2012 Hawaii Rising Star Chef Wade Ueoka of Alan Wong’s

2012 Hawaii Rising Star Chef Wade Ueoka of Alan Wong’s

Chef Wade Ueoka’s biggest inspiration, and the one that continues to drive him to this day, was growing up on Oahu and watching his mother cook fried mochi and other Asian delicacies. After graduating high school, Ueoka took his first job as a fry cook at Zippy’s, a Hawaiian fast food chain. But humble beginnings didn’t deter the young Ueoka. Two years after working at Zippy’s, he took a job at Alan Wong’s.

His passion no doubt palpable, Ueoka was actually hired as a prep cook at the now-famous Honolulu restaurant. Seven years later, he had risen to chef de cuisine, with a culinary degree from Kapiolani Community College and stages at The French Laundry and Las Vegas’ Alex under his belt.

And his career has taken him farther than that. Along with fellow Alan Wong’s Pastry Chef Michelle Wade-Ueoka, whom he married in 2011, Ueoka has traveled with Wong around the world to Singapore, Germany, and Japan. Those experiences have helped him create “Next Generation Dinners” at the restaurant, menus created by Ueoka and the other young chefs at Alan Wong’s. By drawing upon his various travels, as well as the memories of his mother’s cooking, Ueoka crafts familiar and comfortable dishes and then elevates them to the sublime.

Interview with 2012 Hawaii Rising Star Chef Wade Ueoka

Nicholas Rummell: How did you get into cooking?

Wade Ueoka: I was working at Zippy's (a local chain restaurant), and kind of got more and more interested in the cooking field. I entered [Kapiolani Community College] after working at Alan Wong's . Have pretty much stayed with Alan for 17 years. It was a summer job at Zippy's, but liked the atmosphere of working in a kitchen. Working my way to line cook, and then to Alan Wong's, started from the bottom and worked my way up.

NR: What is your philosophy on food and dining?

WU: I like to follow chef's philosophy of Hawaiian Regional Cuisine, using local farmers, relying on their local backgrounds. Keeping the menu fresh and up to date. That's pretty much what I've followed my entire career.

NR: Do you recommend culinary school to aspiring cooks? Do you hire chefs with or without a culinary background?

WU: A lot of stages we get have gone through it. I didn't get to graduate myself, but I recommend it for a lot of young students because it provides solid background. It provides a foundation. There are two main programs on Oahu: KCC and [Leeward Community College]. They are building both programs really well.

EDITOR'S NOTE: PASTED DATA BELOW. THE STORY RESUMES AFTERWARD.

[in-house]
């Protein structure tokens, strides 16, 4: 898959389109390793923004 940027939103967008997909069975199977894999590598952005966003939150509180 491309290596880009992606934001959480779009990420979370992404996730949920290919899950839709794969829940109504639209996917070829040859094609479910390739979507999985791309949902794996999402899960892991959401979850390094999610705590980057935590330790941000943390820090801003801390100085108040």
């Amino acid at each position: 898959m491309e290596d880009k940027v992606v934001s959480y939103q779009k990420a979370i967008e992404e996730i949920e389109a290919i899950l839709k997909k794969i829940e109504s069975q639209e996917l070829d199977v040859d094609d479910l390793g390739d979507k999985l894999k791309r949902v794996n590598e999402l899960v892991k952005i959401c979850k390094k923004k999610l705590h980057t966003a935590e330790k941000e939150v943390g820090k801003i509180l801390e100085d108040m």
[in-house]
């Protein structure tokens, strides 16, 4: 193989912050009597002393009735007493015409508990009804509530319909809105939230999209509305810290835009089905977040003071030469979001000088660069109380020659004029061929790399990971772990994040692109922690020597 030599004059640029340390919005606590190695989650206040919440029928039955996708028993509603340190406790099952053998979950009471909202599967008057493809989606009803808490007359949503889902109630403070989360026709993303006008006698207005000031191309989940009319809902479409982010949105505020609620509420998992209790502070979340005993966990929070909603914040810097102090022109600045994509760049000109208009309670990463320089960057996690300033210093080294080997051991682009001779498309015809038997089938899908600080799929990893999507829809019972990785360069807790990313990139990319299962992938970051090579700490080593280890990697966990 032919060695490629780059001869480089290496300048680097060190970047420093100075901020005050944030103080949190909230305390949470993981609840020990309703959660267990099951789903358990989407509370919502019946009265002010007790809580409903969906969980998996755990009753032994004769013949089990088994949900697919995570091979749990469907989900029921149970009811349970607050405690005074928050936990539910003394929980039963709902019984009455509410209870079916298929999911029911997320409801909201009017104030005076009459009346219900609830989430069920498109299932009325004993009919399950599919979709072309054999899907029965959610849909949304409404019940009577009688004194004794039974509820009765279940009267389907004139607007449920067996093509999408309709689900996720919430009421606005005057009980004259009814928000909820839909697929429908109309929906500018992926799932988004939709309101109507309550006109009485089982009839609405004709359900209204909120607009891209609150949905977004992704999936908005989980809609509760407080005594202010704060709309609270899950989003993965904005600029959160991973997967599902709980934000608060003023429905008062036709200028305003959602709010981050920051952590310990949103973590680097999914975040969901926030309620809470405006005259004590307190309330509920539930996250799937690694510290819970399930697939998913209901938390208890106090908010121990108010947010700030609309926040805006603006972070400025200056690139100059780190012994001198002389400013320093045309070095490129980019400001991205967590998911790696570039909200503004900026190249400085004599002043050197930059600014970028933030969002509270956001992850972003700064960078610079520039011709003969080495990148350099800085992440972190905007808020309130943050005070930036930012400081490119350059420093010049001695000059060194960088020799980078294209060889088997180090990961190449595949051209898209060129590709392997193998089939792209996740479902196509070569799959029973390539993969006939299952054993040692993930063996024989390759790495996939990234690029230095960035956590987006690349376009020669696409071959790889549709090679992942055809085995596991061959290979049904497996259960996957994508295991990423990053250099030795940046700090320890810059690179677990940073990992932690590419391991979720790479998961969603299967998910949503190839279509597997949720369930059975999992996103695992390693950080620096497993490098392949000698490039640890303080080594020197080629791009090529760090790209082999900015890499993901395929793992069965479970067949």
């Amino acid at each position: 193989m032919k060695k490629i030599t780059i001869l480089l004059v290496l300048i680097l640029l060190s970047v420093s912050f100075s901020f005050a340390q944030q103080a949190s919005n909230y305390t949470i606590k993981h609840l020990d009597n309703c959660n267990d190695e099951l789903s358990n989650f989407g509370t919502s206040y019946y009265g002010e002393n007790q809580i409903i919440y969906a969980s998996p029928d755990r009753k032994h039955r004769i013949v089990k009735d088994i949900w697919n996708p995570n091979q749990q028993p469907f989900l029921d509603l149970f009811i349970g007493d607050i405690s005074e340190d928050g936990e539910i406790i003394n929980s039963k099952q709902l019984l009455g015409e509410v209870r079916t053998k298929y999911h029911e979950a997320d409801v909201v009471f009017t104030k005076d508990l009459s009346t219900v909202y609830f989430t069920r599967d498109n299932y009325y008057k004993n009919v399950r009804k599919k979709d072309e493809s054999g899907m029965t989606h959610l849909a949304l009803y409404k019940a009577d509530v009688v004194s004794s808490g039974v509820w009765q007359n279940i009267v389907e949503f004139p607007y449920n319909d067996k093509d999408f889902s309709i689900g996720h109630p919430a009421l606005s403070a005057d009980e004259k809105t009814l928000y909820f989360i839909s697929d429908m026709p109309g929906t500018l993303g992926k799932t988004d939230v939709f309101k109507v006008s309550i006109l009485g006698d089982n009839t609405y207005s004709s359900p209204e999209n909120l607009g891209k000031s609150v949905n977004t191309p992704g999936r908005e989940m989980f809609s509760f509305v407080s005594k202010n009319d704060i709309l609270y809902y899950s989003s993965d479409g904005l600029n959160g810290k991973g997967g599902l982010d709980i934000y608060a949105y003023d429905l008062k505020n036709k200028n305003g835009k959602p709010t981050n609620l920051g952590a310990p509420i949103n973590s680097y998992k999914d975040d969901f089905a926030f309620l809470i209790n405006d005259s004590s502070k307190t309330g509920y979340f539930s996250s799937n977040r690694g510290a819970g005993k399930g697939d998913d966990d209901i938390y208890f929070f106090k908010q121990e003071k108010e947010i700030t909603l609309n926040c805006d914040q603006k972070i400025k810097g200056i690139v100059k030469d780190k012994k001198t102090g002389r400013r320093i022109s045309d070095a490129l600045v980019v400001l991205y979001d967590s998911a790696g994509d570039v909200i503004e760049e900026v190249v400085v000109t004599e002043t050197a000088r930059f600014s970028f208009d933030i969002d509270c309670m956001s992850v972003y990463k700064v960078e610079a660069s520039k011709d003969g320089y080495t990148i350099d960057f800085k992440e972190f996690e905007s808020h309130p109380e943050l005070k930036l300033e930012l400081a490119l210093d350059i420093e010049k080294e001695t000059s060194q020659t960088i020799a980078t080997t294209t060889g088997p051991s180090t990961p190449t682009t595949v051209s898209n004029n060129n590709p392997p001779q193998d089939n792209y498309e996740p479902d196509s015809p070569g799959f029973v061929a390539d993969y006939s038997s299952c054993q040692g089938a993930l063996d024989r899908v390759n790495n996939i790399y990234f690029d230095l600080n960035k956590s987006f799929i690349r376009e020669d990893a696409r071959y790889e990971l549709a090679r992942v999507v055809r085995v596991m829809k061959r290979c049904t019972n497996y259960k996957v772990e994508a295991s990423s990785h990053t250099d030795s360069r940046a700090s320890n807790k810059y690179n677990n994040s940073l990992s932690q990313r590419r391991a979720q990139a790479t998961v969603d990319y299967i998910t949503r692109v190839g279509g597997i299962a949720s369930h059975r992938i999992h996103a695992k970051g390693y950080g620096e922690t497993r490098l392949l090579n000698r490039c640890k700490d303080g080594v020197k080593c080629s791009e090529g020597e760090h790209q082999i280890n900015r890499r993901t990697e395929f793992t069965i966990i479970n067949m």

NR: What's the toughest thing you've had to do in your job?

WU: What gets hard is you always have turnover in the industry. I've seen a lot of people come through our kitchen. The rebuilding process is always tough. Retraining on our style and philosophy can be tough. When you lose four or five people all at once, it is a disruption. We do a lot of catering events. The biggest we had to do was 1,000. I would say that was extreme.

NR: If you had one thing you could do over again, what would it be?

WU: I probably would have gone to the mainland for a little bit longer. I've stayed with chef Alan for 17 years. I don't regret anything that I've done, but if I could have I would liked to have gone to the mainland to work. Probably in New York City, because there is a lot going on out there.

NR: If you weren't a chef, what would you be doing?

WU: I really like art. Drawing was a big thing for me. I was heading into architecture, but then cooking came along. But I love being a chef. I like working on my feet, and the action of the kitchen. Once in a while I look at architecture to look at things differently. Utilizing different chinaware or plating product in different ways.

NR: How do you define Hawaiian cuisine?

WU: I'm seeing a lot of farm to table concepts, sustainability. Promoting local farmers and making them get bigger. I have spent much time on Maui or the other islands to really see how they are different than Oahu.

NR: Where do you see yourself in five years?

WU: I hope to own my own restaurant one day. I'm moving in that direction. It's always been one of my dreams. It would probably be a family-style dining concept. Not so much higher-end dining, but following the same concept of using farm-to-table cuisine. We've developed relationships with a few farmers, but there are always new ones coming up, so there are different opportunities.